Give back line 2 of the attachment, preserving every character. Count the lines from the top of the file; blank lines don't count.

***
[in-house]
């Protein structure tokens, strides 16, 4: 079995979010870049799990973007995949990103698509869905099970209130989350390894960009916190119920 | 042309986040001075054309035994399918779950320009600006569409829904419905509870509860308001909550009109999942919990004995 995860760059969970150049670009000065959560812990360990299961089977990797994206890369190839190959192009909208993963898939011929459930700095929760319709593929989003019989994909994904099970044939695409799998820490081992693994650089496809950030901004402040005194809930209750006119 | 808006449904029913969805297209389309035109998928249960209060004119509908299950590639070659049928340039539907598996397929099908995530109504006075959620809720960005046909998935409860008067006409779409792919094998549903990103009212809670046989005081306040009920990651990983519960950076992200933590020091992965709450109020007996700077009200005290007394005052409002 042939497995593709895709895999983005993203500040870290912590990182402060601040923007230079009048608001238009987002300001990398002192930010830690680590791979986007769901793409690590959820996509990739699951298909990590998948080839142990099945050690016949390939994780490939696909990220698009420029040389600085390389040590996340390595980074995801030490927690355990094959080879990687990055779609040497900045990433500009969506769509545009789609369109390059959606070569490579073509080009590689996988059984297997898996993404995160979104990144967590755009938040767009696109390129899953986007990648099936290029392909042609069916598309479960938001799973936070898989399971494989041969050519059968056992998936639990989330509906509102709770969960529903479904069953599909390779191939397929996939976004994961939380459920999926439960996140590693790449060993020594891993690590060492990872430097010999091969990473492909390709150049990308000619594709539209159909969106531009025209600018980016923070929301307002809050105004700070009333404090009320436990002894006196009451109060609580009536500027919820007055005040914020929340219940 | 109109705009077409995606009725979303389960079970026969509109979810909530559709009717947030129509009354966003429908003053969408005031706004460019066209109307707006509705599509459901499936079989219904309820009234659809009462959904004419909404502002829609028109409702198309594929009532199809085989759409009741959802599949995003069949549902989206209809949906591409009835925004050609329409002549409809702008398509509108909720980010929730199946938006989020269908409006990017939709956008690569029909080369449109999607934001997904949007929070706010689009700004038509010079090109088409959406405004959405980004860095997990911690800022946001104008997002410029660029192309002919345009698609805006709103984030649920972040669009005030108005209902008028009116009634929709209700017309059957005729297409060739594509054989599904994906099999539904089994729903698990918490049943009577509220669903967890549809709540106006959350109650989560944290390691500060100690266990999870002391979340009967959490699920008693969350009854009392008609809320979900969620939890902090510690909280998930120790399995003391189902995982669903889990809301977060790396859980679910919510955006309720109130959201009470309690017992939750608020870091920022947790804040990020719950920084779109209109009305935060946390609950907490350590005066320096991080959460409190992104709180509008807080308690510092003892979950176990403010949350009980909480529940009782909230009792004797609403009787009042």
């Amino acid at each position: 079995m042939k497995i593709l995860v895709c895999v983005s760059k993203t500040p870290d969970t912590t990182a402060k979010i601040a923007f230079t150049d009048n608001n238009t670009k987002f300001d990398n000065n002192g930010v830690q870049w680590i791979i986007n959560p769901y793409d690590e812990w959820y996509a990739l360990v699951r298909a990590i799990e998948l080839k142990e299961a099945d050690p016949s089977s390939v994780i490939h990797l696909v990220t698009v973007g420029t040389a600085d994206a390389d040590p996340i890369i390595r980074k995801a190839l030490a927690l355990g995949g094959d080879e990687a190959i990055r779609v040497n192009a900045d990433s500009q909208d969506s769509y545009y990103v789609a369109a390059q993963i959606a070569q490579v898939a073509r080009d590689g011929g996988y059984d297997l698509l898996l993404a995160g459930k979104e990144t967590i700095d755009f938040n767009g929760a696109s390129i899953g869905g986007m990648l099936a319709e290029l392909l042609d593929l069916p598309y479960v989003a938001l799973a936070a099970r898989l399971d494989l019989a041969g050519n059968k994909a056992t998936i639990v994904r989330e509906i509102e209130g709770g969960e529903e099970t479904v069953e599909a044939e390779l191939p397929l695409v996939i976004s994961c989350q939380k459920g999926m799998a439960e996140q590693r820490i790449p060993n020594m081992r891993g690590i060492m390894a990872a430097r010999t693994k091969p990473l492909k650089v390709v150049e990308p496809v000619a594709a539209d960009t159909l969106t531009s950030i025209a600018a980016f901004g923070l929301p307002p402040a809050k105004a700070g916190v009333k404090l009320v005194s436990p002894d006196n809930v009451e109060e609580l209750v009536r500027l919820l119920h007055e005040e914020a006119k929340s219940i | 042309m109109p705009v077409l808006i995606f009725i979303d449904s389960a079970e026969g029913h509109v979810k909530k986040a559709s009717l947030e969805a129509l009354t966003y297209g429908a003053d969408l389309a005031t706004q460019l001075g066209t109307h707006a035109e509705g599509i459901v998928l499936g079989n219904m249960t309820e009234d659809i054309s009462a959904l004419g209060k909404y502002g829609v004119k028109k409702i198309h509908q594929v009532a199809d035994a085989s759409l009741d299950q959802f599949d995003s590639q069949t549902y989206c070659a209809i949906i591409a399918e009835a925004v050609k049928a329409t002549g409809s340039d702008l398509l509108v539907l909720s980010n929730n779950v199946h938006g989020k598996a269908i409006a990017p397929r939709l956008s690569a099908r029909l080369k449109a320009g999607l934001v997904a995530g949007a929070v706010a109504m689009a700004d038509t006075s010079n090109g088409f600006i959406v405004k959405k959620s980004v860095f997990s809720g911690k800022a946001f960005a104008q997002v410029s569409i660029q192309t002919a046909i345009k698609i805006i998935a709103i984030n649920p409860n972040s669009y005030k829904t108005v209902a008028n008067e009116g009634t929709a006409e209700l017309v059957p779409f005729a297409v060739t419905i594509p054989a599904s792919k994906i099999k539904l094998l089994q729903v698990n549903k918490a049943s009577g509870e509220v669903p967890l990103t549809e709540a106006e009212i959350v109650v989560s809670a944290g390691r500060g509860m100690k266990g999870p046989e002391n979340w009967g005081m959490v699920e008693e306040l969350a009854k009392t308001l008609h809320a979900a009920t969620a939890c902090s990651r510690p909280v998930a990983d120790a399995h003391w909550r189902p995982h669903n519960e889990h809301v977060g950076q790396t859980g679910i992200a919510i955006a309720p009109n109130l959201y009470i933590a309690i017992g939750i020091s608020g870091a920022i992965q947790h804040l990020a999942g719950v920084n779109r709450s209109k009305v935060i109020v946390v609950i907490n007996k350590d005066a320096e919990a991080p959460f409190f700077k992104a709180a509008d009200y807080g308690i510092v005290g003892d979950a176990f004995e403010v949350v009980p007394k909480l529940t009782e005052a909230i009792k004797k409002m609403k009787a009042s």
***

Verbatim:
């Protein structure tokens, strides 16, 4: 079995979010870049799990973007995949990103698509869905099970209130989350390894960009916190119920 | 042309986040001075054309035994399918779950320009600006569409829904419905509870509860308001909550009109999942919990004995 995860760059969970150049670009000065959560812990360990299961089977990797994206890369190839190959192009909208993963898939011929459930700095929760319709593929989003019989994909994904099970044939695409799998820490081992693994650089496809950030901004402040005194809930209750006119 | 808006449904029913969805297209389309035109998928249960209060004119509908299950590639070659049928340039539907598996397929099908995530109504006075959620809720960005046909998935409860008067006409779409792919094998549903990103009212809670046989005081306040009920990651990983519960950076992200933590020091992965709450109020007996700077009200005290007394005052409002 042939497995593709895709895999983005993203500040870290912590990182402060601040923007230079009048608001238009987002300001990398002192930010830690680590791979986007769901793409690590959820996509990739699951298909990590998948080839142990099945050690016949390939994780490939696909990220698009420029040389600085390389040590996340390595980074995801030490927690355990094959080879990687990055779609040497900045990433500009969506769509545009789609369109390059959606070569490579073509080009590689996988059984297997898996993404995160979104990144967590755009938040767009696109390129899953986007990648099936290029392909042609069916598309479960938001799973936070898989399971494989041969050519059968056992998936639990989330509906509102709770969960529903479904069953599909390779191939397929996939976004994961939380459920999926439960996140590693790449060993020594891993690590060492990872430097010999091969990473492909390709150049990308000619594709539209159909969106531009025209600018980016923070929301307002809050105004700070009333404090009320436990002894006196009451109060609580009536500027919820007055005040914020929340219940 | 109109705009077409995606009725979303389960079970026969509109979810909530559709009717947030129509009354966003429908003053969408005031706004460019066209109307707006509705599509459901499936079989219904309820009234659809009462959904004419909404502002829609028109409702198309594929009532199809085989759409009741959802599949995003069949549902989206209809949906591409009835925004050609329409002549409809702008398509509108909720980010929730199946938006989020269908409006990017939709956008690569029909080369449109999607934001997904949007929070706010689009700004038509010079090109088409959406405004959405980004860095997990911690800022946001104008997002410029660029192309002919345009698609805006709103984030649920972040669009005030108005209902008028009116009634929709209700017309059957005729297409060739594509054989599904994906099999539904089994729903698990918490049943009577509220669903967890549809709540106006959350109650989560944290390691500060100690266990999870002391979340009967959490699920008693969350009854009392008609809320979900969620939890902090510690909280998930120790399995003391189902995982669903889990809301977060790396859980679910919510955006309720109130959201009470309690017992939750608020870091920022947790804040990020719950920084779109209109009305935060946390609950907490350590005066320096991080959460409190992104709180509008807080308690510092003892979950176990403010949350009980909480529940009782909230009792004797609403009787009042």